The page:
5. Increase Student Motivation

Students learn more deeply when they are having fun. Maker education encourages students to create projects that they conceptualize and design themselves, leading to authentic learning experiences that students are invested in and excited about. This focus on creating a project leads to higher levels of motivation, fueling deeper learning and encouraging students to continue exploring beyond what is required.

"I see students doing more work outside of class because they are truly excited and interested in what they are learning; it’s not just busy work or homework."

Cory Hofschild 9th Grade Engineering Instructor

4. Meet Cross-Curricular Standards

Maker education not only allows students to see concepts in action; it also enables them to see how what they are learning in one class applies to another. When maker experiences are incorporated into every class, students are able to see how each subject builds off knowledge and skills from the others to create a “big picture” that mirrors the real world and demonstrates knowledge of multiple academic standards.

"The fact that these kids are learning that one simple little mistake like an ledPin vs. ledpin will mess up their whole code is massive. It is translating over to their core classes and how they need to pay attention to their work at all times. Some teachers have mentioned tougher kids and kids who have struggled with grades are starting to perform better as they are being more careful with their work."

Danny Hernandez Middle School Teacher

Projects can be designed to focus on concepts from multiple subject areas. Imagine an art project where students create an electronic light sculpture and then program designs to appear using a state standard for decimals, or a physics project where students build marble runs to explore light, or a history project where students create a map that lights up key locations and plays a recorded sound file to explain the events that took place there. In each of these activities, students are able to display understanding in more than one way, with organic, cross-curricular connections that may not happen in a more traditional setting.

Even when projects are not specifically designed to incorporate multiple subjects, maker education impacts the way students approach their learning across all of their classes.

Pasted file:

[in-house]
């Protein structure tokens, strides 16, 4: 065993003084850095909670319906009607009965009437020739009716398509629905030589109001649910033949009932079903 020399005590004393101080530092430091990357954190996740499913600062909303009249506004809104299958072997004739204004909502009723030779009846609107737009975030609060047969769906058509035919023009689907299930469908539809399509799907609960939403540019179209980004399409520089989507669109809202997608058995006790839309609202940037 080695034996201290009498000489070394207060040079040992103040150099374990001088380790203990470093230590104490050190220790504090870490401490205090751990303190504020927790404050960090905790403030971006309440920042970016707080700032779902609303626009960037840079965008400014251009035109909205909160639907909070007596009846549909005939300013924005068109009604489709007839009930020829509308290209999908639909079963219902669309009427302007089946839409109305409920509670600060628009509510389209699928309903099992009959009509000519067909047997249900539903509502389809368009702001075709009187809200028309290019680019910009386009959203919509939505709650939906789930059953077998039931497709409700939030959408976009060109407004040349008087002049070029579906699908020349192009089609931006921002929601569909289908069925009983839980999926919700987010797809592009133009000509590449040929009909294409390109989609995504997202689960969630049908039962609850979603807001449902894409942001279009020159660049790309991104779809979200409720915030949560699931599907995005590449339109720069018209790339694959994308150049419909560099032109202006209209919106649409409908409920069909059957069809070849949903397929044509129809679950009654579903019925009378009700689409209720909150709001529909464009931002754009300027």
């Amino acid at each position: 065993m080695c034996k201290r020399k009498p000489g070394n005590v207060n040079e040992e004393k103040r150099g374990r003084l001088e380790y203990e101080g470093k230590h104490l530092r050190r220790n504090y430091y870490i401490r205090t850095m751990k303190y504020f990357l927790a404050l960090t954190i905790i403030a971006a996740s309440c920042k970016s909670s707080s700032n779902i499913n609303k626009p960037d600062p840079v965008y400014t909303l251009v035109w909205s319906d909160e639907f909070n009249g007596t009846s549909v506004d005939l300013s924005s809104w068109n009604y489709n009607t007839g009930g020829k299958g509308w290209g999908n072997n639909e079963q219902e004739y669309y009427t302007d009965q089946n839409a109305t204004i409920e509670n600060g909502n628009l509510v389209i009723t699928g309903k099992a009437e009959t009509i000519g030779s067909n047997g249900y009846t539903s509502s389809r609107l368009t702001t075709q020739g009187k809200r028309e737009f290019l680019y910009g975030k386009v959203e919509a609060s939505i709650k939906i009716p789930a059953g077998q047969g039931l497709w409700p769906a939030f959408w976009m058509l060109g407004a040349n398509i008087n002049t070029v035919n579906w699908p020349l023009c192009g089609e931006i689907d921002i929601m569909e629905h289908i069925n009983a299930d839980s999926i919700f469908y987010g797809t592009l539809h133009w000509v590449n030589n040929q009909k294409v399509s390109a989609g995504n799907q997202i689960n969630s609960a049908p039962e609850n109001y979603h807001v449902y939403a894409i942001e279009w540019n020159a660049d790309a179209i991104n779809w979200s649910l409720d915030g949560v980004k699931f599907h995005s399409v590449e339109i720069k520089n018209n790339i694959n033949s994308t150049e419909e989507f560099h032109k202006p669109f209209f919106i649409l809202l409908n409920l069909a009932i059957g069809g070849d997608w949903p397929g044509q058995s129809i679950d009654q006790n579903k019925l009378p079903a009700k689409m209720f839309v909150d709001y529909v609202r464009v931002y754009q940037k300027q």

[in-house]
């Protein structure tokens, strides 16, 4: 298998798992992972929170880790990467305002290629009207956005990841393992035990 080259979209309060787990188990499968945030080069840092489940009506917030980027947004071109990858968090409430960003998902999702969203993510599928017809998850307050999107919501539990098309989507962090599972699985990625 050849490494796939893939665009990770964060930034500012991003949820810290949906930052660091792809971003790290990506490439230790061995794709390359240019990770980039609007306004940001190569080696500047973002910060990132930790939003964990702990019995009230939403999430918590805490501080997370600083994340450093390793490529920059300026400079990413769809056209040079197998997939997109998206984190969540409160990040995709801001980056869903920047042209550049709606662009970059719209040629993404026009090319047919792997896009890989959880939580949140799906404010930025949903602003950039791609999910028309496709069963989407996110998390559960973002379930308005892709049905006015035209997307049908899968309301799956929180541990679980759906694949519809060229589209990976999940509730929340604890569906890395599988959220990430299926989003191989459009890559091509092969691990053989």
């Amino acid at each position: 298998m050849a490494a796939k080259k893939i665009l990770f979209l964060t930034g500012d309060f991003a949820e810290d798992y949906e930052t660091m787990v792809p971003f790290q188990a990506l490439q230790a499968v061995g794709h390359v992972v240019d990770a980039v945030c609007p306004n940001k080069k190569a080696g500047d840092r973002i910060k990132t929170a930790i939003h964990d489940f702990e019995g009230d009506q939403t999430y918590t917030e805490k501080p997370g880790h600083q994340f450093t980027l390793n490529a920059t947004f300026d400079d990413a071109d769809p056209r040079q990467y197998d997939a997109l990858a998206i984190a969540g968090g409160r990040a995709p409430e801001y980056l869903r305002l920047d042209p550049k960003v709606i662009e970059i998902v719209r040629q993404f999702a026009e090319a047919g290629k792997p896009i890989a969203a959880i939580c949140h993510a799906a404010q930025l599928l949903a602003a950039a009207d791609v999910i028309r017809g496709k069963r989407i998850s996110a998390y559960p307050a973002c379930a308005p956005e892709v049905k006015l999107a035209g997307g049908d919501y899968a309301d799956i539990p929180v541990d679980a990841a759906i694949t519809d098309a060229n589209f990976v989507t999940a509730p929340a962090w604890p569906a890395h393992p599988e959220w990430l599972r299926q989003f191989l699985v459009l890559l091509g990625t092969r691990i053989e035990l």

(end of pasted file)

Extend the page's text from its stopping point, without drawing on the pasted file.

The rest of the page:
3. Engage Diverse Students in STEM

STEM/STEAM education is essential for the future economy as well as students’ future success. STEM skills are critical for the workforce today’s students will be entering. It is estimated that STEM careers will grow at 17 percent, while other career fields will only grow at 9.8 percent, making it important for all students to be exposed to STEM education.

Maker education has the ability to attract students to careers in STEM simply by exposing them to what is possible and letting them try it for themselves. Additionally, the wide range of tools available for maker education makes it possible to engage a diverse set of students who may otherwise not feel that STEM is for them.

"In my engineering lab class, I had one girl who started out not interested in engineering at all. By the time we were done with the balloon launch project, she was hooked on engineering!"

Chris Torrence Middle School Electronics Teacher

2. Boost Student Retention

Students experience deeper connections when they can learn by doing. Hands-on lab work in science has long been used to reinforce concepts for students and increase their level of understanding. Maker education brings the concept of learning by doing to other subjects as well and shows students that mastery can be demonstrated in multiple ways, both inside and outside the classroom.

Many studies have found a connection between hands-on learning and increased test scores, which occur as a result of increased knowledge retention. This one found that when hands-on learning is incorporated into traditional lecture-format STEM subjects, average exam scores increase among minority students. While this one found that "students who engaged in hands-on activities every day or once a week scored significantly higher on a standardized test of science achievement than students who engaged in hands-on activities once a month, less than once a month, or never." Similar studies have also found a direct connection between project-based learning and an increase in long-term retention and attitudes toward learning.

Taken together, these studies present a compelling image of increased student retention of knowledge that translates to increased test scores.

1. Build Critical Thinking and Problem Solving

The project-based nature of maker education forces students to choose how to approach their learning in order to complete a project. Typically, a project prompt lends itself to multiple ways of solving the problem, requiring students to analyze the situation using critical-thinking and problem-solving skills to determine the best approach. The more often students do so, the more these skills will develop — and they will start to see connections they may not have noticed before.

As they work their way through a project, students will come up with new ideas and try various approaches — discovering that the first one rarely works. This encourages curiosity and tinkering, which lead to questioning and deeper learning.

Not sure where to begin?

Find ideas and get advice with our 6-part series on tech trends in maker education.